Swan taking off.

We stopped to photograph some of the remarkable archaeological remains of prehistoric, early Christian, and Norse settlements. The light was particularly good for photography. Then we stopped for lunch in the perfect spot with soft raised landscape to sit on facing a stony promontory leading out to sea. The sun was warm on our backs as we feasted on sandwiches, fruit and water.

Adding a stone to the offerings pile.

We managed to walk the circumference of the entire island despite both soles of my hiking boots parting from the rest of the shoes. All in all it was a very fine day.  One couldn't ask for more. 

Goose feathers everywhere.
The tide still had not come back in enough so we took off our shoes and rolled up our trousers. We carried the dinghy to the beach and pushed it out just over the swell. The dinghy ride back to the boat was uneventful. A kayaker passed us by and landed on Inishkea South. We noticed he had a tent pitched in one of the abandoned homes. We hadn't even known he was there the night before. 
Floats everywhere.

The workman from Inishkea North packed it in at 5 o'clock and soon after the light show began. The sunset punctuated the day with a brilliant display. The night was a most amazingly clear one with stars and galaxies visible in the blackness of a deserted island with no light emission but that glowing from the instruments on our boat that still remained on. The one thing that would have made it even more amazing -- an aurora borealis display -- did not appear that night. We'll save that one for another night in Donegal.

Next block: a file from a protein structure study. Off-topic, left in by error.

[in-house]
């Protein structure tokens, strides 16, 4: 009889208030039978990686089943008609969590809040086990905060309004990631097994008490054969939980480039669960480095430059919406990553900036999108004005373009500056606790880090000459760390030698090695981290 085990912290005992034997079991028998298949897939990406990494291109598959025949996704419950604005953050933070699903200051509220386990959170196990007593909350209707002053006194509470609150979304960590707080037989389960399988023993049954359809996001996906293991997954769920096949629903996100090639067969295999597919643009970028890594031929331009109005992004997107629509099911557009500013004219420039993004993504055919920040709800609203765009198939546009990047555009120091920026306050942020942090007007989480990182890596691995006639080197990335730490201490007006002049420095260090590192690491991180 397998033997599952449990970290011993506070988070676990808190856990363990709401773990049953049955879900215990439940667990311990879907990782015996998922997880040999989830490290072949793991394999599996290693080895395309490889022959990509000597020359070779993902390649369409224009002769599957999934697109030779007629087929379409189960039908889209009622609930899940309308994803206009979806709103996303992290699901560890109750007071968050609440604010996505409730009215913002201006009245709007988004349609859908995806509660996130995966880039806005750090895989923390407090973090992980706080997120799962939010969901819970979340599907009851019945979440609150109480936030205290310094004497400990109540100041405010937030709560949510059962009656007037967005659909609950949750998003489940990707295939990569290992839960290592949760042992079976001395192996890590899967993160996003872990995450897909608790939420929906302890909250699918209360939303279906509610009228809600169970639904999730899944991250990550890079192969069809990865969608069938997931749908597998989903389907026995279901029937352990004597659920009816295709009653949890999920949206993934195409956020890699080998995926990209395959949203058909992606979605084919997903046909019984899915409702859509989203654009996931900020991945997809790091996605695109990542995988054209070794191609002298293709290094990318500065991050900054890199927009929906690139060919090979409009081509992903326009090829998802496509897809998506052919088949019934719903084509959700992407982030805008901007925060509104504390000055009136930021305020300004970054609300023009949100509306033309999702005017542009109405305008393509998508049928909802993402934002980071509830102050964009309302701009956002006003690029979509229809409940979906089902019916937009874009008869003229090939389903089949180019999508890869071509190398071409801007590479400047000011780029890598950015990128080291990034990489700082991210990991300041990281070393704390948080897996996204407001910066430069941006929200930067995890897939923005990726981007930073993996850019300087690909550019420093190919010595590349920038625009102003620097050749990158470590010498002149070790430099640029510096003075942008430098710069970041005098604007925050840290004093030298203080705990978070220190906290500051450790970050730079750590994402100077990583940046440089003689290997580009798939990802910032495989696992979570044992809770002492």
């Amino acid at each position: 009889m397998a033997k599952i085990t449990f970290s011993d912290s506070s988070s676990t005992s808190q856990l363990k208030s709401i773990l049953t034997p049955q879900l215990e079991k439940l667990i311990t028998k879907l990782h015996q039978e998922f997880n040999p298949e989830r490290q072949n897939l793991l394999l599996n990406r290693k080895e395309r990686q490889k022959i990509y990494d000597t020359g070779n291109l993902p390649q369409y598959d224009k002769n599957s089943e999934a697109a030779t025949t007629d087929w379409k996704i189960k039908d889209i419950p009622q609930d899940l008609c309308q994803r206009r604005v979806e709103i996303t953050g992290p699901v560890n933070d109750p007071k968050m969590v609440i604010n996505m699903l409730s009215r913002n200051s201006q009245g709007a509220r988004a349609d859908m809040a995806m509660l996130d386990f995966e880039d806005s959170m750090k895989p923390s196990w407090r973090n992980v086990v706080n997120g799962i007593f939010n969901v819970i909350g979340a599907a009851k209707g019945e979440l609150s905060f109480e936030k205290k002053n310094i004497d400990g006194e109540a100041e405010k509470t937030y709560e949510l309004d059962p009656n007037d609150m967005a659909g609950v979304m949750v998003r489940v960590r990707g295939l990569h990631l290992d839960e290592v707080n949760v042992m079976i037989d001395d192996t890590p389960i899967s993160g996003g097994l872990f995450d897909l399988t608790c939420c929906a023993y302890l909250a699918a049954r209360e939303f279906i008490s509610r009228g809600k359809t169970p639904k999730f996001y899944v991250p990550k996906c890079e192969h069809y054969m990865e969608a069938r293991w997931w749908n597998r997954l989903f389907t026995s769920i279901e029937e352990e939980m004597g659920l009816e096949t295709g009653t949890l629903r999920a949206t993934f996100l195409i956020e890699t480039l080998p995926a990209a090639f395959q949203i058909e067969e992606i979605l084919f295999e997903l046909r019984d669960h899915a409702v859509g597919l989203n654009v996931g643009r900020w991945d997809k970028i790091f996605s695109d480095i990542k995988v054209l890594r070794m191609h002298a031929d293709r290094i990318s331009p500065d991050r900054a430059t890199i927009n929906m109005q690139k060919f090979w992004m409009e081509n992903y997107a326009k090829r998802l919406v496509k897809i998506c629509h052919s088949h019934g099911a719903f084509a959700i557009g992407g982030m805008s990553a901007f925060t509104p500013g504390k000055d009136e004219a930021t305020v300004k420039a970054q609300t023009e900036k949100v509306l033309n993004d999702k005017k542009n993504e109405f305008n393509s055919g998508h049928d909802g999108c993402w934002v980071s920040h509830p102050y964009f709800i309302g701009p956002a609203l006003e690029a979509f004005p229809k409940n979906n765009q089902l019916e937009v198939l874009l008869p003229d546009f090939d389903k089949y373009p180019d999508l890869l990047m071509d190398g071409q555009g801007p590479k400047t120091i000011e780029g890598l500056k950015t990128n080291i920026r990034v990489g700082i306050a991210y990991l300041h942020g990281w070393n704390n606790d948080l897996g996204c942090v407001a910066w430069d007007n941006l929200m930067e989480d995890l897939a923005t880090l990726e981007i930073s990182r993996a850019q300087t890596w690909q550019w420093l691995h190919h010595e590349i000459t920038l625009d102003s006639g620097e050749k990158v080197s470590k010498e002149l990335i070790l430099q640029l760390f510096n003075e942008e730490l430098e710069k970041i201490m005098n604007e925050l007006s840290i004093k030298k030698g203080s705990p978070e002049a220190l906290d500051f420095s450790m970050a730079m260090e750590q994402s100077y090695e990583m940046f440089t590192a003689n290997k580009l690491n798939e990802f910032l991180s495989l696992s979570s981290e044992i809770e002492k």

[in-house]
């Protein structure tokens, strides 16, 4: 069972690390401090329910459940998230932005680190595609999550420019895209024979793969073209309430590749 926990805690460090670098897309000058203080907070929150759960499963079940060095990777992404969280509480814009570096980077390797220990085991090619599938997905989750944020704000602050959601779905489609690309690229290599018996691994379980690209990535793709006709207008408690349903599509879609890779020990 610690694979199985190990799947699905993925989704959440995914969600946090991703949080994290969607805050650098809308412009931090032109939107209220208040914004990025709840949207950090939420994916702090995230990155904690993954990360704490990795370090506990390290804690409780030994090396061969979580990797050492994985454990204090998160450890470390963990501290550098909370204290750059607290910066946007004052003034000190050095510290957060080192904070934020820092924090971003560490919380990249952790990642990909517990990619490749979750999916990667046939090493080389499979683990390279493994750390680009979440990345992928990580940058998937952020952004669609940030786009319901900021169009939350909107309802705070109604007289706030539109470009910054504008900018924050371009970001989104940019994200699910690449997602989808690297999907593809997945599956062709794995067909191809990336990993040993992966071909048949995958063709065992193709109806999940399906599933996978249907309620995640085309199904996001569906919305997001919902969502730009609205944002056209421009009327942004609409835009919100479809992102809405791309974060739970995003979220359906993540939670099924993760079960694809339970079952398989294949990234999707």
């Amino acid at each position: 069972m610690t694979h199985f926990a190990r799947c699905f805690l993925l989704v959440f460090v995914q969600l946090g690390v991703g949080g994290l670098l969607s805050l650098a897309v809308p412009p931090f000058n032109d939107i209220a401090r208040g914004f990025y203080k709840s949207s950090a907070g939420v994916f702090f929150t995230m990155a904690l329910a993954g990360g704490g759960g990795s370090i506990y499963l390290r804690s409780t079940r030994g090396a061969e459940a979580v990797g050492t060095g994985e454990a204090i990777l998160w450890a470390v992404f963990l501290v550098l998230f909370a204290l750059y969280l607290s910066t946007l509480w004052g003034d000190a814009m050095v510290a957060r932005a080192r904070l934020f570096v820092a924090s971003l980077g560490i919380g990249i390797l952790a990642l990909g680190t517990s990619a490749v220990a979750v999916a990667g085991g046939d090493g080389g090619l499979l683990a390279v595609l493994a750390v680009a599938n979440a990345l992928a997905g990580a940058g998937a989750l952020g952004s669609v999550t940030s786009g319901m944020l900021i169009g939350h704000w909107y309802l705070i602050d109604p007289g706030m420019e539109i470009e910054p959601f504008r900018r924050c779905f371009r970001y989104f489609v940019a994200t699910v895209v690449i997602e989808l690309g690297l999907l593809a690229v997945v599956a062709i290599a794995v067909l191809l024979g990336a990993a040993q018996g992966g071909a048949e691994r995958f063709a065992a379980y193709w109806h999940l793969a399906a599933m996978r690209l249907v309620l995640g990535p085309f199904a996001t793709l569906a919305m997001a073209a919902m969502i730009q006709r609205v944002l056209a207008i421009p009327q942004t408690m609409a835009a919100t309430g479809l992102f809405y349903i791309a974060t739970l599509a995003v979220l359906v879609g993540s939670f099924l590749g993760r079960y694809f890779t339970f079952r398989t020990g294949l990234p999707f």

One of the three Baileys.
The village is in the distance.
Carved slab in a church ruin dedicated to Colmcille.
Rather flat landscape with stunning views of the Belmullet peninsula.
Crosses in what appears to be a graveyard.
A dwelling and church ruin attributed to Columcille,
also known as St. Columba.
Beautifully carved slab.
A cross slab with typical base that incorporates white stone.
Lots of flotsam, too.
Beautiful sand beaches.
The deserted village.
The beach.
Aleria anchored off Rusheen which once had a whaling station.

Part 2: Inishkeas to Teelin and then on to Killybegs

Spectacular painted sunrise over Belmullet.